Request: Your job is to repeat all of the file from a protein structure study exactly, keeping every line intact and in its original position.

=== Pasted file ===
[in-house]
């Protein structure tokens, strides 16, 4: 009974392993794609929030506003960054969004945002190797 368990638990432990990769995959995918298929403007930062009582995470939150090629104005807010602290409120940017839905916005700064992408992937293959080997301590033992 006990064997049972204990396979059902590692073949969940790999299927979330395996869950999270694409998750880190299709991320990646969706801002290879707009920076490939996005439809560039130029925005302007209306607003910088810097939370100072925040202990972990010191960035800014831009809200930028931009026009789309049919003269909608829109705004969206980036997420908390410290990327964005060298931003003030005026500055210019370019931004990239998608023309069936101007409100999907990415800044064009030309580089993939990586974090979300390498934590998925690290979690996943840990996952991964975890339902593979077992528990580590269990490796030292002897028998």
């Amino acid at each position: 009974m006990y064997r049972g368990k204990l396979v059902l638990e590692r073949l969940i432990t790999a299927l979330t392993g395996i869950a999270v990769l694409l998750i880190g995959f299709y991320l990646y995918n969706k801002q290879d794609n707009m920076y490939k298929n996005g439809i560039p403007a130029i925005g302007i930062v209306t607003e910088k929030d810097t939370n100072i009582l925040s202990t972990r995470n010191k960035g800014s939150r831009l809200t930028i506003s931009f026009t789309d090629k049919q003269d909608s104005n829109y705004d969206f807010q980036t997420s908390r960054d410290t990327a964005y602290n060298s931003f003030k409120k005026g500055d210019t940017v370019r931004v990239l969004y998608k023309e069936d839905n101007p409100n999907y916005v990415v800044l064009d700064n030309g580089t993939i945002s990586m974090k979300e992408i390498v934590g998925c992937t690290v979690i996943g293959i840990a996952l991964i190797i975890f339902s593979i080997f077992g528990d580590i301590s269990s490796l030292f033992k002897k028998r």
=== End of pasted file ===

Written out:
[in-house]
């Protein structure tokens, strides 16, 4: 009974392993794609929030506003960054969004945002190797 368990638990432990990769995959995918298929403007930062009582995470939150090629104005807010602290409120940017839905916005700064992408992937293959080997301590033992 006990064997049972204990396979059902590692073949969940790999299927979330395996869950999270694409998750880190299709991320990646969706801002290879707009920076490939996005439809560039130029925005302007209306607003910088810097939370100072925040202990972990010191960035800014831009809200930028931009026009789309049919003269909608829109705004969206980036997420908390410290990327964005060298931003003030005026500055210019370019931004990239998608023309069936101007409100999907990415800044064009030309580089993939990586974090979300390498934590998925690290979690996943840990996952991964975890339902593979077992528990580590269990490796030292002897028998």
């Amino acid at each position: 009974m006990y064997r049972g368990k204990l396979v059902l638990e590692r073949l969940i432990t790999a299927l979330t392993g395996i869950a999270v990769l694409l998750i880190g995959f299709y991320l990646y995918n969706k801002q290879d794609n707009m920076y490939k298929n996005g439809i560039p403007a130029i925005g302007i930062v209306t607003e910088k929030d810097t939370n100072i009582l925040s202990t972990r995470n010191k960035g800014s939150r831009l809200t930028i506003s931009f026009t789309d090629k049919q003269d909608s104005n829109y705004d969206f807010q980036t997420s908390r960054d410290t990327a964005y602290n060298s931003f003030k409120k005026g500055d210019t940017v370019r931004v990239l969004y998608k023309e069936d839905n101007p409100n999907y916005v990415v800044l064009d700064n030309g580089t993939i945002s990586m974090k979300e992408i390498v934590g998925c992937t690290v979690i996943g293959i840990a996952l991964i190797i975890f339902s593979i080997f077992g528990d580590i301590s269990s490796l030292f033992k002897k028998r």